Perfect Brightness features photographs from the Permanent Collection and is based in so-called “straight” photography or practices that attempt to depict a scene or subject in sharp focus and detail, commensurate with the qualities that distinguish photography as a discipline from other visual media, particularly painting. As the subtitle suggests, the works included in this exhibition elicit ideas of travel, sending us on a journey around the world.
Artists: Ansel Adams • Tim Brennan • Edward Burtynsky • Genevieve Cadieux • Ronald Caplan • Gary Castle • Cora Cluett • Alvin Comiter • Lois Conner • Larry Fink • Franco Fontana • Jane Hinton • Thaddeus Holownia • Daniel Kazimierski • Michael Kenna • Sid Kerner • Hiroyuki Masuyama • George E. Naas • Tod Papageorge • Stephen Scott Patterson • Ned Pratt • Steven Shore • Larry Silver • Gary Wilson
Image: Lois Conner, Yuan Ming Yuan, Garden of Perfect Brightness: Changchun Yuan, 1998-2002, Gelatin silver print on Agfa Classic paper, 30/50, 20.1 x 45.4 cm. Gift of Dr. John Krawczyk, New Glasgow, Nova Scotia, 2012
Through their respective individual practices, artists Shary Boyle and Emily Vey Duke have long been committed to exploring the relationships between feelings, drives and fantasies and mechanisms of shame and social control. For The Illuminations Project, the two have come together over a period of several years to create a suite of incisive drawings and writings that demonstrate their remarkable ability to create familiar, if otherworldly, contexts shaped as readily by repression as they are by desire.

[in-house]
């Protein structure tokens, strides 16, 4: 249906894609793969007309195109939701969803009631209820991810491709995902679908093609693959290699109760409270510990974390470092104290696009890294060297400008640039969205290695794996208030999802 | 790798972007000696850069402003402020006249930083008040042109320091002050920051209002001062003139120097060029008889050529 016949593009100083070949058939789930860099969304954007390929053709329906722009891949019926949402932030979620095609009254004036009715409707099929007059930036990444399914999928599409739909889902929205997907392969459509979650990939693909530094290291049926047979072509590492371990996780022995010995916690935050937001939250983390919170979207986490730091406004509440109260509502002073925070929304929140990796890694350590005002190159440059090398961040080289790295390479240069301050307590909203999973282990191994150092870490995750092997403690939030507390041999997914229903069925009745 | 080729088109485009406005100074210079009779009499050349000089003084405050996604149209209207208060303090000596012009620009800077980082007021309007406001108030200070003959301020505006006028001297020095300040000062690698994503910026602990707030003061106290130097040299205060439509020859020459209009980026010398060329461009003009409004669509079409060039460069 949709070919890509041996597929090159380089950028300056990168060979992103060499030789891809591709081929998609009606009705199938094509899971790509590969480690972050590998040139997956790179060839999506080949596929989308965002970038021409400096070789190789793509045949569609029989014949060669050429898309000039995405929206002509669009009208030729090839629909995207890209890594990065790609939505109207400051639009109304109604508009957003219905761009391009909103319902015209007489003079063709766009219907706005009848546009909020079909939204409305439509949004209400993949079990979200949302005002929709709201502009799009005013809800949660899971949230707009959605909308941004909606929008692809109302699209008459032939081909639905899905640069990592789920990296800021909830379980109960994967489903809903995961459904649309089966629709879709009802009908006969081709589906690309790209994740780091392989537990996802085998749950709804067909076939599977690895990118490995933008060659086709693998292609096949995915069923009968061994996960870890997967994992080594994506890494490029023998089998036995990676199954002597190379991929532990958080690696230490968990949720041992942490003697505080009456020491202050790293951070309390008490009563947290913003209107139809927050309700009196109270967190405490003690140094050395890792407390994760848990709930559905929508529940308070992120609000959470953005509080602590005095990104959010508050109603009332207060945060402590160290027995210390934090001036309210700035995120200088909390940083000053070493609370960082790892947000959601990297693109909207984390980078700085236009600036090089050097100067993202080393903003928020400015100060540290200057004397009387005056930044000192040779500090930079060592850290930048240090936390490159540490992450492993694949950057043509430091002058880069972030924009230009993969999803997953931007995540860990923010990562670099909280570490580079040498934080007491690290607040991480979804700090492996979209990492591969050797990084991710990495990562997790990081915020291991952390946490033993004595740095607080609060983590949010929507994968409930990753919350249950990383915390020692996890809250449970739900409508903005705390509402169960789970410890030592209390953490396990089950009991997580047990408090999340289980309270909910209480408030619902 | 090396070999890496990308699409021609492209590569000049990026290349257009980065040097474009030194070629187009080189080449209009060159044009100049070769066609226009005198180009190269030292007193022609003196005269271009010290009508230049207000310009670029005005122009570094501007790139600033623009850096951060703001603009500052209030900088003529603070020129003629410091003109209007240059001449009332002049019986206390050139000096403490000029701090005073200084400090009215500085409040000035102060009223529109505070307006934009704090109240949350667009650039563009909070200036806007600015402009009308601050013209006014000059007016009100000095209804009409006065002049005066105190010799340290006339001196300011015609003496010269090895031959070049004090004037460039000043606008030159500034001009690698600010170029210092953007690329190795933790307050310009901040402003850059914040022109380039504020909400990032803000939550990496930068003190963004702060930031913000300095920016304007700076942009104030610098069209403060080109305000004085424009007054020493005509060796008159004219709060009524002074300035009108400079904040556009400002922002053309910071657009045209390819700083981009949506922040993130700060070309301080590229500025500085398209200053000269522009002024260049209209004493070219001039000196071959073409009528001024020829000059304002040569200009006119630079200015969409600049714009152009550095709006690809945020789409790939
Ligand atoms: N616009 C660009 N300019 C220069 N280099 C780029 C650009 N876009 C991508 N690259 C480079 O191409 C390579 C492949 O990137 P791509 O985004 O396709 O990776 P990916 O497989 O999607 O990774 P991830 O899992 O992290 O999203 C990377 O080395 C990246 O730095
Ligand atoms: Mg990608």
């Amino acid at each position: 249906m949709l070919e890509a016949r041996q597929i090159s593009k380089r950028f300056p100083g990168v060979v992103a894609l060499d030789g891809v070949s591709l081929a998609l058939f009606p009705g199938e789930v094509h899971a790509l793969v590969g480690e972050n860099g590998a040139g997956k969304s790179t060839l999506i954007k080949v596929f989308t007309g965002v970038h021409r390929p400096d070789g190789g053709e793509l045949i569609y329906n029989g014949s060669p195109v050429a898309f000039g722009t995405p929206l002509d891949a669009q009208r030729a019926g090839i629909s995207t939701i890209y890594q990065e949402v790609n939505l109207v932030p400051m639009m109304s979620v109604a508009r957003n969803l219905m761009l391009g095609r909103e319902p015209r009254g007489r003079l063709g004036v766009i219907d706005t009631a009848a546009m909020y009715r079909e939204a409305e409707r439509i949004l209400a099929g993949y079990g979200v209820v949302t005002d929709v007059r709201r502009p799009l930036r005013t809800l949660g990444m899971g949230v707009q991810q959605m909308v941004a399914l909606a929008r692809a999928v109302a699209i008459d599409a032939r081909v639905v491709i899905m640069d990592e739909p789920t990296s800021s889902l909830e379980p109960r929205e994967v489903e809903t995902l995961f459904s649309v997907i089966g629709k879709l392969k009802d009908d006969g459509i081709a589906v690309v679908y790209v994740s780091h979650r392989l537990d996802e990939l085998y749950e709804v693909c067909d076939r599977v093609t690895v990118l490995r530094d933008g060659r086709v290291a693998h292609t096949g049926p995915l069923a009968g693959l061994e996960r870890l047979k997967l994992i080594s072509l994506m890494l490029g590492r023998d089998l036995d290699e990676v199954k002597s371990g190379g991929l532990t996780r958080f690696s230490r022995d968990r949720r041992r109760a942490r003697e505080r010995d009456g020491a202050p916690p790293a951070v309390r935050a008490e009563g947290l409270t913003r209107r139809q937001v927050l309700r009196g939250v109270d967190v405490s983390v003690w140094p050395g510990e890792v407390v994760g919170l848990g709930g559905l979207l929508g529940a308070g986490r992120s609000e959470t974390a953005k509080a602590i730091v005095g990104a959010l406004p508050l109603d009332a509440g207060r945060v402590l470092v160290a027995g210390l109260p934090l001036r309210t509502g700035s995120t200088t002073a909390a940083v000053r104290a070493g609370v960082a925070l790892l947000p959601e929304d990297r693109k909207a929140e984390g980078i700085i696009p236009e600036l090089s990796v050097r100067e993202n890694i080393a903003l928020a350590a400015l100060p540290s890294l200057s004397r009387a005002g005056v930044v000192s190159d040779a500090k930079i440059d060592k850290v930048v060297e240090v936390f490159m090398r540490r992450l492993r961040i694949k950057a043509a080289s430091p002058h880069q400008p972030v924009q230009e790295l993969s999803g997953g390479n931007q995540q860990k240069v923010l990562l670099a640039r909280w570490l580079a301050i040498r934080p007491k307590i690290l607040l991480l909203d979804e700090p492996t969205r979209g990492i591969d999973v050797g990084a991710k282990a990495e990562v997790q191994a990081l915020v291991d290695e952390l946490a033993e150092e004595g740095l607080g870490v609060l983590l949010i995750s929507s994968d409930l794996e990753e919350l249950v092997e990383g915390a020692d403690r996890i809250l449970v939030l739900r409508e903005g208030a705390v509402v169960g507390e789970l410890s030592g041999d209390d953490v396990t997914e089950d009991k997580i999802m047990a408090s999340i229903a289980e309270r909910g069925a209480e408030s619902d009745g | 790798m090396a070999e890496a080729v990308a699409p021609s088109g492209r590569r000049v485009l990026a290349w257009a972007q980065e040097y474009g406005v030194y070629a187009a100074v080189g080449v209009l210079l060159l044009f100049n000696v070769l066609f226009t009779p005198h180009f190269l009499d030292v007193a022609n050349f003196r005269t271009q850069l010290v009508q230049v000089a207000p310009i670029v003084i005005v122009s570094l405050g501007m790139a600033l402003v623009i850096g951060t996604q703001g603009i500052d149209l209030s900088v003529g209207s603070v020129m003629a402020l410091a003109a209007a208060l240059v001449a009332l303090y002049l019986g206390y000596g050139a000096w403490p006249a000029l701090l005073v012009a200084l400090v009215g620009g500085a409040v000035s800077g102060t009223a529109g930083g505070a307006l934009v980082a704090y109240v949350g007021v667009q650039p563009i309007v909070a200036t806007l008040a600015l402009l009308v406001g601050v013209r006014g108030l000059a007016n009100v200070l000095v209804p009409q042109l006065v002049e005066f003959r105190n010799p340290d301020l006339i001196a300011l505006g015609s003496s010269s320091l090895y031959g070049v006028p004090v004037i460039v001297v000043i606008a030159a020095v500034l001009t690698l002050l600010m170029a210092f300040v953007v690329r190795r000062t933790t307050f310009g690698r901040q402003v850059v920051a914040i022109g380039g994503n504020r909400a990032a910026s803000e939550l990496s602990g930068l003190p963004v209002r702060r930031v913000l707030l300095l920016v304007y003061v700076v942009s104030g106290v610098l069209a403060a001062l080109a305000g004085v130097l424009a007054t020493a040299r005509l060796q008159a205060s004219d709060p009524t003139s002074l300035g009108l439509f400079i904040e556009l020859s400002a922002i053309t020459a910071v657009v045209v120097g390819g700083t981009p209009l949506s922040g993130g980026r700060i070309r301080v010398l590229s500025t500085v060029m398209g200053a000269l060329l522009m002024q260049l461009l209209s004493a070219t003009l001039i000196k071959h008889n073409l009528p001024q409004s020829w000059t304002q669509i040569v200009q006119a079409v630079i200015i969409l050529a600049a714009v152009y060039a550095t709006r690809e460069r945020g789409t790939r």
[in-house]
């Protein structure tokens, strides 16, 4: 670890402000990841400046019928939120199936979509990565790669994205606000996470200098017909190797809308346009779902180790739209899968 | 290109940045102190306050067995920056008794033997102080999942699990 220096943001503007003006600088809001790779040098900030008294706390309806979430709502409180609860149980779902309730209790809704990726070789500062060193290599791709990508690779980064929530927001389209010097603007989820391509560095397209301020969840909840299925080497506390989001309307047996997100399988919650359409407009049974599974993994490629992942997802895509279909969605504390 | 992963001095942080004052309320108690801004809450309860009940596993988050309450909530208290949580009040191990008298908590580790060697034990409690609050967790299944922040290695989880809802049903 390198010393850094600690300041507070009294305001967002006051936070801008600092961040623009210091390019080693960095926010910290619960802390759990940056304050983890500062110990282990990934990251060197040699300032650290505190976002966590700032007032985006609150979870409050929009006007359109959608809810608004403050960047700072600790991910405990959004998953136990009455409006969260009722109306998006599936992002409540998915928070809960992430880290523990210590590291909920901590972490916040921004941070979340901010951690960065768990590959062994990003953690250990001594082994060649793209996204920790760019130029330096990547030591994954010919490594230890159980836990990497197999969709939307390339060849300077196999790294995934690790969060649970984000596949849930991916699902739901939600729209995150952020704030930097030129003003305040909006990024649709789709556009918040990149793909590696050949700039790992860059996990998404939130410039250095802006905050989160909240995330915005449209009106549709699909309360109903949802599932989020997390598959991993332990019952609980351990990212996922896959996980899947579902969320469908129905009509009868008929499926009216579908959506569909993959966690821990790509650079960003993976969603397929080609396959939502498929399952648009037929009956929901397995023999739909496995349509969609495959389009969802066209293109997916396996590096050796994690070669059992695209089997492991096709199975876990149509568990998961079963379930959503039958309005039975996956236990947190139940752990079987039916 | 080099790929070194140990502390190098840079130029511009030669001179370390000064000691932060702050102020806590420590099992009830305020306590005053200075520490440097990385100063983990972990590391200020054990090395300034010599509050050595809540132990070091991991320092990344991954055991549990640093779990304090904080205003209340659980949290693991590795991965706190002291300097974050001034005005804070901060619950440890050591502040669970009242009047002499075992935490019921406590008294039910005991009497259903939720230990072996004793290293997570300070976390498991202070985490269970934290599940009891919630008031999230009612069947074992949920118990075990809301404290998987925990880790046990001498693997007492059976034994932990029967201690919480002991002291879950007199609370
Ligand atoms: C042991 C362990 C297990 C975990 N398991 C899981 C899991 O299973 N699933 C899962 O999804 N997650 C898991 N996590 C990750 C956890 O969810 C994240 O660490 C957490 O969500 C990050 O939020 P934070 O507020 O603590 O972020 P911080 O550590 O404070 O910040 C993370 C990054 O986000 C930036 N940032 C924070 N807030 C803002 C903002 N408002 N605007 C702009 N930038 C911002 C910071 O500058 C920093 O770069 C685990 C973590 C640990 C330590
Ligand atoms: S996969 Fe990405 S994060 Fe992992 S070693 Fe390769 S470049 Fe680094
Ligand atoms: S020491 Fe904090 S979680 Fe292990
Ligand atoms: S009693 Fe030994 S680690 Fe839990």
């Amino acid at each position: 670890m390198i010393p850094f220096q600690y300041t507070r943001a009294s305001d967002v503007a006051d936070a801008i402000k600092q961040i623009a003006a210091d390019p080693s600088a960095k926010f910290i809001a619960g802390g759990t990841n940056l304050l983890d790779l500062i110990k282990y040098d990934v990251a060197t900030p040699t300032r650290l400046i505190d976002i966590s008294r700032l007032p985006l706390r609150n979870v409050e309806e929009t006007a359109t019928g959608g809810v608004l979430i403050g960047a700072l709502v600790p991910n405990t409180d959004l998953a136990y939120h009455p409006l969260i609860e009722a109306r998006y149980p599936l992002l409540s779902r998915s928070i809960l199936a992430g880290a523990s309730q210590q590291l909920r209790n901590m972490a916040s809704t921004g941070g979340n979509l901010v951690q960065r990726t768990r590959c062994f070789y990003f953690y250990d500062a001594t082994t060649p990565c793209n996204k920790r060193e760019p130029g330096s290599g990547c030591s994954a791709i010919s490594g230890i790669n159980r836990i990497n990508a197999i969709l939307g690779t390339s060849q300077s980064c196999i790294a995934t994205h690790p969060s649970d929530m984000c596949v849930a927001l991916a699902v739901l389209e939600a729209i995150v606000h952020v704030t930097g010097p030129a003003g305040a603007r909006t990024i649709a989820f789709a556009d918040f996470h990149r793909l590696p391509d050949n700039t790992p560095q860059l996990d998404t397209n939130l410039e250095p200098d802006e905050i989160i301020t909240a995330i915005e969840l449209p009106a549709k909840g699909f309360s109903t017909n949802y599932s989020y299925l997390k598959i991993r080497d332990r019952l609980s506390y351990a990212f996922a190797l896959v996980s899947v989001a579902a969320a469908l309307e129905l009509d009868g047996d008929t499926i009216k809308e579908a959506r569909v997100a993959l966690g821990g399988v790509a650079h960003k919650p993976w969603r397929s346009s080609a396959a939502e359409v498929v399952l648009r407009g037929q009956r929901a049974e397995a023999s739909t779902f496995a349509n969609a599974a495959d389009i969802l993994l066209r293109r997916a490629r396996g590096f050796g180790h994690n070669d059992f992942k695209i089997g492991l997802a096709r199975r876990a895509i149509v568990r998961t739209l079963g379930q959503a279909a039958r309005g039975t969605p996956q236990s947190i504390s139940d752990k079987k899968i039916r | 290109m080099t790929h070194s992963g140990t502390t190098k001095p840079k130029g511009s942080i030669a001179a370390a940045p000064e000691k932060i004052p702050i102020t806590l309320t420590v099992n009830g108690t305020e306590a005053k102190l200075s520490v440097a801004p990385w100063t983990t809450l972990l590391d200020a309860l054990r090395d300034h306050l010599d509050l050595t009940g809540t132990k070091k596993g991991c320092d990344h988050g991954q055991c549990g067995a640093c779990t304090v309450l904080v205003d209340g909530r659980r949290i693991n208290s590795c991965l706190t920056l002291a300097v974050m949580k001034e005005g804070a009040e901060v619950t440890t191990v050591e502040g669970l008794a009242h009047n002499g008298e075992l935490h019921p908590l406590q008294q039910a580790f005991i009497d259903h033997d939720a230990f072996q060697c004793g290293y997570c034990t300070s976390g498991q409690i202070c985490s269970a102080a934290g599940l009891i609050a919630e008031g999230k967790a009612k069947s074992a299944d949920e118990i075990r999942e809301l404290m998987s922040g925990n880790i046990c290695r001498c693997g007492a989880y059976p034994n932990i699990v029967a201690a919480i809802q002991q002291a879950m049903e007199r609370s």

Boyle and Duke first met in Halifax in 1995 and, living in separate cities, their friendship evolved primarily through letters. Over the years Duke developed her influential writing and collaborative video practice with partner Cooper Battersby, while Boyleʼs drawings, paintings and ceramics met increasing acclaim. In 2004 the two decided to collaborate, inspired by their written conversations and their practicesʼ parallel visions.
Moved by the potential of combining words and images, they set out to test the communicative power of both with an improvised call-and-answer exchange in which Boyleʼs drawings and Dukeʼs texts responded to one another serially, embracing free-form ideas as readily as the intuitive drive for narrative structure. The rules governing their exchange were simple: Duke would write a text and send it to Boyle, who would then create a drawing in response. Boyle would keep that work private, while undertaking a second drawing that she offered back to Duke. Duke would subsequently compose two texts—the first kept secret, the second sent to Boyle. The exchange continued this way, with each artist keeping half of her output private and only seeing the totality of what her collaborator had made at the projectʼs culmination.
What began as an investigation into the nature of artistic inspiration and response became a decade-long collaboration that explored the vast range of each artistʼs tone and style. The richly imaginative results draw on philosophy, religion and fairy tales alike to explore the freedoms and dangers of the wild, the nature of desire and the brutalities of contemporary life.
Shary Boyle & Emily Vey Duke: The Illuminations Project is organized and circulated by Oakville Galleries and curated by Jon Davies.
Image: Shary Boyle, Bloodie Writes an Anthem, 2005, ink, watercolour and gouache on paper, 50 x 43 cm